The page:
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Once again, Busy Body Home Fitness has acquired another retailer — this time, Life Fitness-specialist Advanced Exercise Equipment of Colorado and its nine stores.
The acquisition, completed just days before the opening of the Health & Fitness Business show in Denver, is the fifth for Busy Body’s parent, Fitness Holdings International, and jumps the total store count for the Western region-exclusive retailer to 59 after various closings and consolidations in the last year.
“When we got involved in this, we said we wanted to be the dominant West Coast retailer,” Kenton Van Harten, COO and president of Fitness Holdings International (FHI), told SNEWSÂ®. Financial details remained confidential for the acquisition that closed Aug. 12 — one that continued FHI’s quest to buy brands and established locations.
With most retailers already engrossed in prepping for the busy holiday and New Year’s seasons, Van Harten has said once again that no other acquisitions are on its radar — just as he has said after each of the last two. But, he added, “Never say never.
“We are not actively pursuing any acquisitions,” Van Harten said, “but if something good comes up, we’d consider it.”
Less than four months ago — only a couple of weeks before Van Harten said it began talking to Advanced Exercise Equipment (AEE) — Busy Body took over the retail division of All About Fitness, another retailer focused on the greater Denver area. However, All About Fitness was primarily a Precor dealer and AEE is a Life Fitness dealer, giving Busy Body two major brands and a virtual lock on the greater Denver market. AEE also has Life Fitness in Arizona — it opened the first Life Fitness brand store in Scottsdale, Ariz., in late 2003 (see SNEWSÂ® story, Nov. 23, 2003, “AEE opens Life Fitness company store in Scottsdale”). Together, the acquisitions give Busy Body control over that brand in all the major West Coast markets except Southern California. Rumors have circulated that Busy Body was talking to Southern California’s Life Fitness dealer, L.A. Gym, but Van Harten chuckled and denied any truth in that talk. Â
“We’re concentrating on what we have right now,” said Bill Gleason, vice president of operations for Busy Body. “I’m very excited about it.”
Other acquisitions for Busy Body have included Exercise Equipment of Nevada, which had stores in Reno, Las Vegas, plus Fresno, Calif. That deal closed in late May. In addition, the company purchased nine Hoist Fitness-owned Fitness Warehouse stores in the San Diego, Calif., area in mid-November 2003. Prior to that, in early October 2003, FHI purchased the 17 West Coast stores owned by Omni Fitness (a Life Fitness company).
Busy Body now tops a list of specialty fitness retailers in store numbers; the previous largest, The Fitness Experience, has dropped to 36 from 55 late last year. Van Harten said the company is negotiating a lease for a new Busy Body store in Santa Rosa, Calif., north of San Francisco. That would put it at 60 stores for the busy season — the number that Van Harten had forecast for the chain in the spring. Now, he said, the company will work on aligning its product mix across the board.
“Right now the focus is to get rid of the products we’re not going forward with, and get products on the floor (we are), getting ready for the season, and training people,” he said, declining to name brands or specifics.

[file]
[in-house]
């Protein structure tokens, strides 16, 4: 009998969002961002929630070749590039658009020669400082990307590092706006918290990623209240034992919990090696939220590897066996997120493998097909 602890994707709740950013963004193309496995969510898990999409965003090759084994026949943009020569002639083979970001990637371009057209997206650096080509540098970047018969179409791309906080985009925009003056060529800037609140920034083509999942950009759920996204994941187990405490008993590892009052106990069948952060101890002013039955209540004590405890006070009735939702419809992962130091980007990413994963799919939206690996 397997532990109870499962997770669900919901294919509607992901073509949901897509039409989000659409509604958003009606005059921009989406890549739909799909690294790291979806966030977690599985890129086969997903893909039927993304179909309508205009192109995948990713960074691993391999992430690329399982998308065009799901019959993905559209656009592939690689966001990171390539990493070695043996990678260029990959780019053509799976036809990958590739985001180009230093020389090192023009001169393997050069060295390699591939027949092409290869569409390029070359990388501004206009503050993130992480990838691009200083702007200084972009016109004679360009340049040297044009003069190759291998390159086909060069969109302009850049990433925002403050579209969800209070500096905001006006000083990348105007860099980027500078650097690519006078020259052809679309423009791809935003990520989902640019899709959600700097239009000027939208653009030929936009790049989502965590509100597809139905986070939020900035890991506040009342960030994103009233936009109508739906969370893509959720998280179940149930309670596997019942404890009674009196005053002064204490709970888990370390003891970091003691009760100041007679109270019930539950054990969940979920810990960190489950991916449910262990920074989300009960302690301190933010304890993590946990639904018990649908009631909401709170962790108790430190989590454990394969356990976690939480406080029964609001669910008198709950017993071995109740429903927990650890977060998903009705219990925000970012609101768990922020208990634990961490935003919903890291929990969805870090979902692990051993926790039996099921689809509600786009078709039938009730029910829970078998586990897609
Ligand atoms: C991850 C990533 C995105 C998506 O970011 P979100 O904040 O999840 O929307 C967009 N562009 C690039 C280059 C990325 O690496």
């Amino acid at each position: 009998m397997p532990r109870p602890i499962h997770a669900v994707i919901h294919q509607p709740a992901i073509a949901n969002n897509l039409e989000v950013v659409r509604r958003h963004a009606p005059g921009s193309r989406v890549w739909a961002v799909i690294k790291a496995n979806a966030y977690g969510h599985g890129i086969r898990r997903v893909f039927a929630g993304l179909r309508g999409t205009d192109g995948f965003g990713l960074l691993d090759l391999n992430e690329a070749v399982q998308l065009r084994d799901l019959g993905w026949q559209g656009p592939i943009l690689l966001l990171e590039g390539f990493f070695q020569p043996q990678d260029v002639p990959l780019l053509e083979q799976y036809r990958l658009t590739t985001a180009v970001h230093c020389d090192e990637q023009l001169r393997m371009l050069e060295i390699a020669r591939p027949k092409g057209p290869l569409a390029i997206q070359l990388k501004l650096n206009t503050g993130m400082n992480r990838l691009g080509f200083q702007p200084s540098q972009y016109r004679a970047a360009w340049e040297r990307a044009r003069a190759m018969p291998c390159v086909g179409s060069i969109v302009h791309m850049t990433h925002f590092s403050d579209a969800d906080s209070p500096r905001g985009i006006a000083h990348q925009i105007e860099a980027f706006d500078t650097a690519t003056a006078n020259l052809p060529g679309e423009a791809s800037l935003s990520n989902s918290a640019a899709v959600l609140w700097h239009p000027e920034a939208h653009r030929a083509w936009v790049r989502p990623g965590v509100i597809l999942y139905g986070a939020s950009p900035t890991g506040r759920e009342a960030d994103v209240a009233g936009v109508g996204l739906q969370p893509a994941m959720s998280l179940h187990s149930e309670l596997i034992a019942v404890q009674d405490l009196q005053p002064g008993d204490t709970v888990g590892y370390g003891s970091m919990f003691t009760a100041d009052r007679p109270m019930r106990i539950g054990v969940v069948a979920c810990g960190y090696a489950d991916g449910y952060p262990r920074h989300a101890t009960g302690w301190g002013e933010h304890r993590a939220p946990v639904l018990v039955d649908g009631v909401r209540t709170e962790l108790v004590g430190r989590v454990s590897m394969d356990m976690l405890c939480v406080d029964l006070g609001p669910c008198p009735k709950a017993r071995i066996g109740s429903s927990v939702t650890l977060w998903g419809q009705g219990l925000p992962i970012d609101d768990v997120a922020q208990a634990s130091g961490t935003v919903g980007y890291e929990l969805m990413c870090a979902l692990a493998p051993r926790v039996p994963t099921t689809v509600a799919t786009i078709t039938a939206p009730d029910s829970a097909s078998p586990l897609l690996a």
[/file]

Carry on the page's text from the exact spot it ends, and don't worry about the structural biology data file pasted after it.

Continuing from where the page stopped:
AEE founder Gregg Spieker will license the name to continue to operate the commercial side of the business, which John Talley, who was AEE’s vice president of retail sales and will be Busy Body’s north Denver regional manager, called Spieker’s first love. Spieker has been a commercial dealer for some two decades — long before the retail side of the business got rolling. Spieker was unavailable for comment by deadline. Rich Chavez will take over as regional manager of the southern Denver region.
Could anyone else move into the markets that Busy Body now dominates?
“I wouldn’t want to compete with us and L.A. Gym,” Van Harten said.
Talley said signage on the AEE stores should be changed by the first of November,
Based in Southern California, Busy Body (www.busybody.com) is run by FHI with Brian McDermott as chairman. McDermott and Van Harten are also partners in Hancock Park. FHI had purchased 16 of the former Busy Body stores in the former chain’s 2001 bankruptcy — as well as the rights to the name in the Western region.
SNEWSÂ® View: What more can we say? Every time we blink, Busy Body is at it again. The chain now practically owns most of the West Coast and Western region — the only real holes being Utah and Oregon, and Van Harten says there are no plans currently for those areas. But since “never say never” is the motto at Busy Body headquarters, we suspect the company will hold steady now through the first quarter of 2005 — other than a few inside realignments. Unless of course some small, inexpensive, fill-in deal-that-can’t-be-refused in a growing market comes up suddenly. We said it before and we’ll say it again: The larger some retailers get — even ones like Dick’s and The Sports Authority which are both saying they want more of the fitness market — the harder it will be for the little guys to compete. We think that means that those little guys need to become even more of a boutique shop — one that does more than sell big chunks of iron and steel, but one that also sells lifestyle and wellness, as well as advice about activity and exercise that perhaps goes beyond the likes of home gyms and ellipticals.